I was working on a new MG novel this morning and came upon (are you sitting down?) a MATH problem.
It's not that I'm bad at math. It's just that my interest stopped at Algebra, because Algebra is all about logic. And this problem is beyond my ability because it involves (really, sit down now) probability. Probability was nearly the death of me in high school. Who knew I would need it as a writer.
Here is the problem. I'm hoping someone out there likes a good probability challenge and can figure it out.
There are twenty-four children in sixth grade at a boarding school, twelve boys and twelve girls. At mealtimes, they sit in groups of four at six tables. The seats are assigned and rotating. The school's administrators want each student to sit in as many different groupings as possible before they eat a meal with the same foursome.
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Question: How many meals would it take for a student to sit in the exact same group of four?
Challenge question: If the tables always had two boys and two girls, how would that affect the answer?
Thanks for your feedback, guesses, and reminders about what "!" means in math, everyone. (It's a factorial. Remember those?)
Based on responses in the comments and via Twitter, here's what you came up with. I'm a writer ... of course, I have follow up questions.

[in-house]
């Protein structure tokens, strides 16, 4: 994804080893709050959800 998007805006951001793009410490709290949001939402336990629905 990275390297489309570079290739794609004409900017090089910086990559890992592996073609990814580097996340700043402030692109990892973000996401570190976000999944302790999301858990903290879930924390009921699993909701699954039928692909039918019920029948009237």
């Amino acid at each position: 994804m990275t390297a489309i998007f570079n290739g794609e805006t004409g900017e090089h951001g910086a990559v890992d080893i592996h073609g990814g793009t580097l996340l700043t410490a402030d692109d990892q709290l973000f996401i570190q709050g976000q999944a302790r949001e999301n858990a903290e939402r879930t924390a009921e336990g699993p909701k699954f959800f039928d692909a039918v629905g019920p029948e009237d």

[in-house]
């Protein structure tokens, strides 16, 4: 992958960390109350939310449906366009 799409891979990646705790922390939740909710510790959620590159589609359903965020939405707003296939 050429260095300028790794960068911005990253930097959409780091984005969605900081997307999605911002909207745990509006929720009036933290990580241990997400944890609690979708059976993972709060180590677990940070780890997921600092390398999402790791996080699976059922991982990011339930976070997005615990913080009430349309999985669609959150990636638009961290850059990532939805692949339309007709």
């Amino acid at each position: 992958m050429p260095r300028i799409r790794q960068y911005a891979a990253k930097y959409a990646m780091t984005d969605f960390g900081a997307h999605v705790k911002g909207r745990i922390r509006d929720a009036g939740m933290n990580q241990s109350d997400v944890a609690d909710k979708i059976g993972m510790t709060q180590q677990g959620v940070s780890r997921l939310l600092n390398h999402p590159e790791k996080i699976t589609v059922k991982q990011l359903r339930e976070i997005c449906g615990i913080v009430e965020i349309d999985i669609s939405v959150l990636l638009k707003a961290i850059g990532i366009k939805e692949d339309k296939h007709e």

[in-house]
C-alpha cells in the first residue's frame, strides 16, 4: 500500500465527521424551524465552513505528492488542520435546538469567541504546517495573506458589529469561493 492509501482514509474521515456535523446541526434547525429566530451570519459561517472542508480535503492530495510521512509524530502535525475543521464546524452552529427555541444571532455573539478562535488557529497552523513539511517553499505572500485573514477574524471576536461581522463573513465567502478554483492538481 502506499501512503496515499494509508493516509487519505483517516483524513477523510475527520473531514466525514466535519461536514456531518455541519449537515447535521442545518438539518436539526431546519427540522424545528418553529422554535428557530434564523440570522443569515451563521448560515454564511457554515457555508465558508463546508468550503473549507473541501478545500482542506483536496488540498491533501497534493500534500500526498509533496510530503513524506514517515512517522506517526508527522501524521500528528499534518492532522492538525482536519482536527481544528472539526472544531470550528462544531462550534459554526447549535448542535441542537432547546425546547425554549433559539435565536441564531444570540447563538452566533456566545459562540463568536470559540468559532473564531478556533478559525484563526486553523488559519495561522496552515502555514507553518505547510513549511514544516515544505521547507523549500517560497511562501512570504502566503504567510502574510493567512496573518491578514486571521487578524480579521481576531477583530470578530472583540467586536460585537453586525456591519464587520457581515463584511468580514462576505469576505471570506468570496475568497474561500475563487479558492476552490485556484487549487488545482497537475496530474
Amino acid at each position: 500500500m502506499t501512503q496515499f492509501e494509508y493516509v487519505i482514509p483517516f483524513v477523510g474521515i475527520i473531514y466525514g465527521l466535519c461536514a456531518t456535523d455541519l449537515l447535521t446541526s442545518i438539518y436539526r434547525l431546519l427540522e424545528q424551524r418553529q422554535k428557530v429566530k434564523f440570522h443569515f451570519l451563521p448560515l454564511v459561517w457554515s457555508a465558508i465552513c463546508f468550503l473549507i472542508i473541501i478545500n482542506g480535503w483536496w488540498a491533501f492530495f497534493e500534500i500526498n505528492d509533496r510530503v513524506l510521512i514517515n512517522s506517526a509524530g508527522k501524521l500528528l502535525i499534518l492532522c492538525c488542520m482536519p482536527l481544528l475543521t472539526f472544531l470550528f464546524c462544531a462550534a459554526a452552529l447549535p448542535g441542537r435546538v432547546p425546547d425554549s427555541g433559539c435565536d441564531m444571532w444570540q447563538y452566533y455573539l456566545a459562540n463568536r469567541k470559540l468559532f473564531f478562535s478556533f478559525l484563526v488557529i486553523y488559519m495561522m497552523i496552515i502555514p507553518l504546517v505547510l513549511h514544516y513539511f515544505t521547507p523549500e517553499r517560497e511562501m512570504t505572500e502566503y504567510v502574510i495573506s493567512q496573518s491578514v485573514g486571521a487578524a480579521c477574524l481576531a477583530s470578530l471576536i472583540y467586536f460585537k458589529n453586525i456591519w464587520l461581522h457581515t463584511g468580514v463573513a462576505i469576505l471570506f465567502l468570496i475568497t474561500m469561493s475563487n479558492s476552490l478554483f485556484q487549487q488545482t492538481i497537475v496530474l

Question/Answer: It turns out, the tables don't really matter. What's important is 24 students grouped in fours. The equation is 24!/(24-4)! x 4! and 10,626 is the answer. Thanks to Jen Maschari and her husband Kurt, who researched the question and chimed in with an answer first. I'm really impressed with how many people had this right.
My follow up question is this: Is this number the number of possible combinations for *all* the students? If so, how often would one particular grouping of four meet during those 10,626 times?
According to the amazing author/mathlete Marieke Nijkamp, the equation for this one is: (12!/(12-2)! x 2!) x (12!/(12-2)! x 2!). I have varying answers from the crowd on this one. Anyone care to work it through?
I have a follow up question that may turn parts of the question into a red herring. If you are a girl and one of the other girls in the class is your best friend, how often can you expect to eat a meal with her?
Would it help to assign the girl and her friend names? Girl X and Girl Y -- keeping it mathy.
Thanks also to my commenters: Tabatha Yeatts and her son Dash, June Smalls, Linda Baie, Jone MacCulloch, Sue Poduska. I appreciate your math brains. And on Twitter, thanks for helping out Vicki Coe, Mike Grosso, Dee Romito, and Abby Cooper. Am I the only author who's not a math whiz?
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